A tuberculosis scare has not happened in the Riverside Unified School district for 13 years. However, this week, a John North High School student is in the hospital with active tuberculosis.
The 12th-grade female may have infected others, but no one knows how many -- if any -- students are infected. Student Brandon Whitchurch said teachers are trying to maintain calm.
"They were saying that most kids weren't exposed, but the kids that were are going to be tested for it. And it's up to the students to decide whether they want the test," said Whitchurch.
On Wednesday, every student who had class with the infected student will be tested, if their parents give consent.
"Yes, I'll go for that, anything to prevent it," said Rosie Martinez, a concerned parent.
Tuberculosis is an airborne disease passed from person to person.
"You don't get TB from casual contact with someone who has it," said Barbara Cole, Riverside County Health Department. "It's a result of ongoing, prolonged contact, sharing the same airspace. So obviously in a home setting, with family members, they can be at risk. In a school setting -- any indoor setting where people share air on an ongoing basis -- it's possible to become infected."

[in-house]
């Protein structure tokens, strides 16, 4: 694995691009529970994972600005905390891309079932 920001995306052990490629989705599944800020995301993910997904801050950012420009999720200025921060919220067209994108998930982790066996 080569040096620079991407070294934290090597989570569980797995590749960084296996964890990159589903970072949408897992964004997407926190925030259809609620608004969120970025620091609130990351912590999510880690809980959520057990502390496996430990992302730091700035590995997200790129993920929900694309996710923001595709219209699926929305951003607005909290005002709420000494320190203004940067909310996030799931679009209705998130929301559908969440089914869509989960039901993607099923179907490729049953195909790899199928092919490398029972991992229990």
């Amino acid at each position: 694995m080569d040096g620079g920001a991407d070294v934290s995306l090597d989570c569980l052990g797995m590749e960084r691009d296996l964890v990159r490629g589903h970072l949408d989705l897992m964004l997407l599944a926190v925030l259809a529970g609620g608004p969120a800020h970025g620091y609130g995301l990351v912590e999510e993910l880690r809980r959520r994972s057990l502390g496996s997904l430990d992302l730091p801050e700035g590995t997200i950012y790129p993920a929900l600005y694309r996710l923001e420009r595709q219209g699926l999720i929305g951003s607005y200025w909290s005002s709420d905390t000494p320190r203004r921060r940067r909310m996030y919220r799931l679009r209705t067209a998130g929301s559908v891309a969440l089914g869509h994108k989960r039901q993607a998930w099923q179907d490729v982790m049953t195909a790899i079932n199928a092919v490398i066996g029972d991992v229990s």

It's rare that tuberculosis is fatal. In fact, the health department says if treated, it is 100 percent curable. That is why North High School Principal Dale Kinnear isn't taking any chances.
"There's a lot of talk and I think there's some worry. We've had some telephone calls this morning with parents that are concerned, and they wanted to talk to us about whether or not they should pull their child out of school, and what's going to happen," said Kinnear. "All the information I have from the health department is that there shouldn't be that kind of panic."